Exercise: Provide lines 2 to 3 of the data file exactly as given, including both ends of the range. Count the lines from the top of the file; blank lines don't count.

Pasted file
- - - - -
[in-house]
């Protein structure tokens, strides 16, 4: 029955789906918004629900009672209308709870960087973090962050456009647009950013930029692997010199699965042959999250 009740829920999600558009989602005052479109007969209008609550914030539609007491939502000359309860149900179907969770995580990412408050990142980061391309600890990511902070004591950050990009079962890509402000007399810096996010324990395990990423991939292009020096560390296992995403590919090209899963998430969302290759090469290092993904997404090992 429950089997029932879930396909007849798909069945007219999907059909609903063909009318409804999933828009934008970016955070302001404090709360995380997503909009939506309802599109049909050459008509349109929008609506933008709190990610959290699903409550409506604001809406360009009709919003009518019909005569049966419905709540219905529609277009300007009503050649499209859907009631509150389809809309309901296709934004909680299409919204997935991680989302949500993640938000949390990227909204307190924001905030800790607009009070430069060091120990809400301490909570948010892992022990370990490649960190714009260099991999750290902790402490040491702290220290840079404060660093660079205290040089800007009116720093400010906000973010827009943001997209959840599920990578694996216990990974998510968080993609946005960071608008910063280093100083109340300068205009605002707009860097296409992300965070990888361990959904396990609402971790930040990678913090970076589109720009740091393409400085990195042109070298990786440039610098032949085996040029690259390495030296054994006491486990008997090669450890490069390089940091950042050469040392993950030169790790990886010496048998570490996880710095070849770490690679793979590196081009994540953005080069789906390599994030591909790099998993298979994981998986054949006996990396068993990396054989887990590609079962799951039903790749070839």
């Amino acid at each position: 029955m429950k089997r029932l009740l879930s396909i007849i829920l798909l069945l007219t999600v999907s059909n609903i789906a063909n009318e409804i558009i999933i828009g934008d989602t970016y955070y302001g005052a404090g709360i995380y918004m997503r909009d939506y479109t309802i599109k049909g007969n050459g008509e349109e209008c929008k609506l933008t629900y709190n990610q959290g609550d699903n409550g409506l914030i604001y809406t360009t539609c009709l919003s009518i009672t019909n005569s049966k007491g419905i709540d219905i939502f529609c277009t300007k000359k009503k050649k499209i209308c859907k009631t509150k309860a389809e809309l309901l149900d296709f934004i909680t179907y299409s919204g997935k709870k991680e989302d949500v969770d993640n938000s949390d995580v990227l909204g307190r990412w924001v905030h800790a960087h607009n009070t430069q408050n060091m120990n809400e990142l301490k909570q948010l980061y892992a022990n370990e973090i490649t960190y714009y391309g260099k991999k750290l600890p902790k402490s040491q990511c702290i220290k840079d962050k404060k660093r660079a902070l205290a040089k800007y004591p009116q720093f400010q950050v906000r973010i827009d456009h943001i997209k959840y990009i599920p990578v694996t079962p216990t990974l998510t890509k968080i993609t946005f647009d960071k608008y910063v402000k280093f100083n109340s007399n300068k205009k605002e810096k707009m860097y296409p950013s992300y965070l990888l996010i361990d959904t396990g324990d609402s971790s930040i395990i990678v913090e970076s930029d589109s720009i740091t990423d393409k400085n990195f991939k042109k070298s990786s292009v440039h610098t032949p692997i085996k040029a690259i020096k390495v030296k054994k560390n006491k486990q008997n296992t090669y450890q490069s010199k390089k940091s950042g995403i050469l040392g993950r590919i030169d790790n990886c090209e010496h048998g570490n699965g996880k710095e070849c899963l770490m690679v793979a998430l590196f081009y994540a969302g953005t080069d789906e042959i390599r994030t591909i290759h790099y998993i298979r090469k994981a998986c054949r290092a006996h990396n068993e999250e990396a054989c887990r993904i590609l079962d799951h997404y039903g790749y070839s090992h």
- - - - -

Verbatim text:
């Protein structure tokens, strides 16, 4: 029955789906918004629900009672209308709870960087973090962050456009647009950013930029692997010199699965042959999250 009740829920999600558009989602005052479109007969209008609550914030539609007491939502000359309860149900179907969770995580990412408050990142980061391309600890990511902070004591950050990009079962890509402000007399810096996010324990395990990423991939292009020096560390296992995403590919090209899963998430969302290759090469290092993904997404090992 429950089997029932879930396909007849798909069945007219999907059909609903063909009318409804999933828009934008970016955070302001404090709360995380997503909009939506309802599109049909050459008509349109929008609506933008709190990610959290699903409550409506604001809406360009009709919003009518019909005569049966419905709540219905529609277009300007009503050649499209859907009631509150389809809309309901296709934004909680299409919204997935991680989302949500993640938000949390990227909204307190924001905030800790607009009070430069060091120990809400301490909570948010892992022990370990490649960190714009260099991999750290902790402490040491702290220290840079404060660093660079205290040089800007009116720093400010906000973010827009943001997209959840599920990578694996216990990974998510968080993609946005960071608008910063280093100083109340300068205009605002707009860097296409992300965070990888361990959904396990609402971790930040990678913090970076589109720009740091393409400085990195042109070298990786440039610098032949085996040029690259390495030296054994006491486990008997090669450890490069390089940091950042050469040392993950030169790790990886010496048998570490996880710095070849770490690679793979590196081009994540953005080069789906390599994030591909790099998993298979994981998986054949006996990396068993990396054989887990590609079962799951039903790749070839």
């Amino acid at each position: 029955m429950k089997r029932l009740l879930s396909i007849i829920l798909l069945l007219t999600v999907s059909n609903i789906a063909n009318e409804i558009i999933i828009g934008d989602t970016y955070y302001g005052a404090g709360i995380y918004m997503r909009d939506y479109t309802i599109k049909g007969n050459g008509e349109e209008c929008k609506l933008t629900y709190n990610q959290g609550d699903n409550g409506l914030i604001y809406t360009t539609c009709l919003s009518i009672t019909n005569s049966k007491g419905i709540d219905i939502f529609c277009t300007k000359k009503k050649k499209i209308c859907k009631t509150k309860a389809e809309l309901l149900d296709f934004i909680t179907y299409s919204g997935k709870k991680e989302d949500v969770d993640n938000s949390d995580v990227l909204g307190r990412w924001v905030h800790a960087h607009n009070t430069q408050n060091m120990n809400e990142l301490k909570q948010l980061y892992a022990n370990e973090i490649t960190y714009y391309g260099k991999k750290l600890p902790k402490s040491q990511c702290i220290k840079d962050k404060k660093r660079a902070l205290a040089k800007y004591p009116q720093f400010q950050v906000r973010i827009d456009h943001i997209k959840y990009i599920p990578v694996t079962p216990t990974l998510t890509k968080i993609t946005f647009d960071k608008y910063v402000k280093f100083n109340s007399n300068k205009k605002e810096k707009m860097y296409p950013s992300y965070l990888l996010i361990d959904t396990g324990d609402s971790s930040i395990i990678v913090e970076s930029d589109s720009i740091t990423d393409k400085n990195f991939k042109k070298s990786s292009v440039h610098t032949p692997i085996k040029a690259i020096k390495v030296k054994k560390n006491k486990q008997n296992t090669y450890q490069s010199k390089k940091s950042g995403i050469l040392g993950r590919i030169d790790n990886c090209e010496h048998g570490n699965g996880k710095e070849c899963l770490m690679v793979a998430l590196f081009y994540a969302g953005t080069d789906e042959i390599r994030t591909i290759h790099y998993i298979r090469k994981a998986c054949r290092a006996h990396n068993e999250e990396a054989c887990r993904i590609l079962d799951h997404y039903g790749y070839s090992h």